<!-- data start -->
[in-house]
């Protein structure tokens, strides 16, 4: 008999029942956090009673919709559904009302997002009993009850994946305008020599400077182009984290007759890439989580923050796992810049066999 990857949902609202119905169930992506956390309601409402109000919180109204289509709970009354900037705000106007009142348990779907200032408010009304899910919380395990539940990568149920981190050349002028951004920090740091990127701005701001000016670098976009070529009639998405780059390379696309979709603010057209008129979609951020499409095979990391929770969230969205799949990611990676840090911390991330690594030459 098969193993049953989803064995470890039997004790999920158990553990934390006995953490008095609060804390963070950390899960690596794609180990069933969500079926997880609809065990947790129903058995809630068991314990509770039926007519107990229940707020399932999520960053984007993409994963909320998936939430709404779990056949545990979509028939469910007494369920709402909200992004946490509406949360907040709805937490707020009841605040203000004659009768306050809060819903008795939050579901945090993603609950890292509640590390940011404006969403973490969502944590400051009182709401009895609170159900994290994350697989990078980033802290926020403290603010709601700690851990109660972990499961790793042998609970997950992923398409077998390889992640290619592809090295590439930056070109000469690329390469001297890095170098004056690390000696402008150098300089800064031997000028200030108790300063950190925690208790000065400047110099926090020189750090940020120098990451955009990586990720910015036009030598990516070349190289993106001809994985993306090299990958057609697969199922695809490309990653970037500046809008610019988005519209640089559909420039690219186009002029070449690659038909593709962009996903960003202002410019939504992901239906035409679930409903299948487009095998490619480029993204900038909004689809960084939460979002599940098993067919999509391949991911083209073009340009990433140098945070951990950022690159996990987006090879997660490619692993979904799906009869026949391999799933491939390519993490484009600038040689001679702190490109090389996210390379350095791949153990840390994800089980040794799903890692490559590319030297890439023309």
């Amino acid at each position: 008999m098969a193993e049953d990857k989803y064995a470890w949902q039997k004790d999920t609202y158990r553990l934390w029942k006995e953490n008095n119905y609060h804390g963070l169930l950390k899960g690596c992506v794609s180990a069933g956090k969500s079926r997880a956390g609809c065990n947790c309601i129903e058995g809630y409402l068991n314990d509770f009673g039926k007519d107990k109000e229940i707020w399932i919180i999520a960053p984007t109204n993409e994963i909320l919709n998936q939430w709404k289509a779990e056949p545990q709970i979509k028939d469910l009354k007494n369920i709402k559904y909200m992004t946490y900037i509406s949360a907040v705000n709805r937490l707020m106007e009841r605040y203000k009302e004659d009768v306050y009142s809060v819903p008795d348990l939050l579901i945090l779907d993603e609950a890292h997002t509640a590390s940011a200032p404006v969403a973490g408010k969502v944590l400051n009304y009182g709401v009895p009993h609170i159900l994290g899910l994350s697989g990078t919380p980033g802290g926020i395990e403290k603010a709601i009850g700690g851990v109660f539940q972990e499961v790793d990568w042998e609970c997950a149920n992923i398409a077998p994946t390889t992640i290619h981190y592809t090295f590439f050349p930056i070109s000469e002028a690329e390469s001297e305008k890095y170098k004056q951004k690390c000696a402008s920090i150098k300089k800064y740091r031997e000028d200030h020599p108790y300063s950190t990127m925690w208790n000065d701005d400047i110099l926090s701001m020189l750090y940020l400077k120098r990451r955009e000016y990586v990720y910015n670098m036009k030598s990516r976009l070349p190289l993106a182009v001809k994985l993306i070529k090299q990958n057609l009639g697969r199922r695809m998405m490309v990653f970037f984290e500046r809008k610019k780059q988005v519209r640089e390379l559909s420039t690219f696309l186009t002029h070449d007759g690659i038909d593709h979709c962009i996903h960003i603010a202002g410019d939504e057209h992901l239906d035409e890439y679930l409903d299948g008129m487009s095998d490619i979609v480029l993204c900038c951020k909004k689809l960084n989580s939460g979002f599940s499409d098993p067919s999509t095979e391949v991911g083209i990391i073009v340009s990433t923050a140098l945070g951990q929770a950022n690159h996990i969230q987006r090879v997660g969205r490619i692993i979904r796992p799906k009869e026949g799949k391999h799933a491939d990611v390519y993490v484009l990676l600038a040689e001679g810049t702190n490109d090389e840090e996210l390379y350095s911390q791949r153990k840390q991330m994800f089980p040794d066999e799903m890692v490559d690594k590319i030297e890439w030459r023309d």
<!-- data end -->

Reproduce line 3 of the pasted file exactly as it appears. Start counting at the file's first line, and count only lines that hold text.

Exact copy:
């Amino acid at each position: 008999m098969a193993e049953d990857k989803y064995a470890w949902q039997k004790d999920t609202y158990r553990l934390w029942k006995e953490n008095n119905y609060h804390g963070l169930l950390k899960g690596c992506v794609s180990a069933g956090k969500s079926r997880a956390g609809c065990n947790c309601i129903e058995g809630y409402l068991n314990d509770f009673g039926k007519d107990k109000e229940i707020w399932i919180i999520a960053p984007t109204n993409e994963i909320l919709n998936q939430w709404k289509a779990e056949p545990q709970i979509k028939d469910l009354k007494n369920i709402k559904y909200m992004t946490y900037i509406s949360a907040v705000n709805r937490l707020m106007e009841r605040y203000k009302e004659d009768v306050y009142s809060v819903p008795d348990l939050l579901i945090l779907d993603e609950a890292h997002t509640a590390s940011a200032p404006v969403a973490g408010k969502v944590l400051n009304y009182g709401v009895p009993h609170i159900l994290g899910l994350s697989g990078t919380p980033g802290g926020i395990e403290k603010a709601i009850g700690g851990v109660f539940q972990e499961v790793d990568w042998e609970c997950a149920n992923i398409a077998p994946t390889t992640i290619h981190y592809t090295f590439f050349p930056i070109s000469e002028a690329e390469s001297e305008k890095y170098k004056q951004k690390c000696a402008s920090i150098k300089k800064y740091r031997e000028d200030h020599p108790y300063s950190t990127m925690w208790n000065d701005d400047i110099l926090s701001m020189l750090y940020l400077k120098r990451r955009e000016y990586v990720y910015n670098m036009k030598s990516r976009l070349p190289l993106a182009v001809k994985l993306i070529k090299q990958n057609l009639g697969r199922r695809m998405m490309v990653f970037f984290e500046r809008k610019k780059q988005v519209r640089e390379l559909s420039t690219f696309l186009t002029h070449d007759g690659i038909d593709h979709c962009i996903h960003i603010a202002g410019d939504e057209h992901l239906d035409e890439y679930l409903d299948g008129m487009s095998d490619i979609v480029l993204c900038c951020k909004k689809l960084n989580s939460g979002f599940s499409d098993p067919s999509t095979e391949v991911g083209i990391i073009v340009s990433t923050a140098l945070g951990q929770a950022n690159h996990i969230q987006r090879v997660g969205r490619i692993i979904r796992p799906k009869e026949g799949k391999h799933a491939d990611v390519y993490v484009l990676l600038a040689e001679g810049t702190n490109d090389e840090e996210l390379y350095s911390q791949r153990k840390q991330m994800f089980p040794d066999e799903m890692v490559d690594k590319i030297e890439w030459r023309d």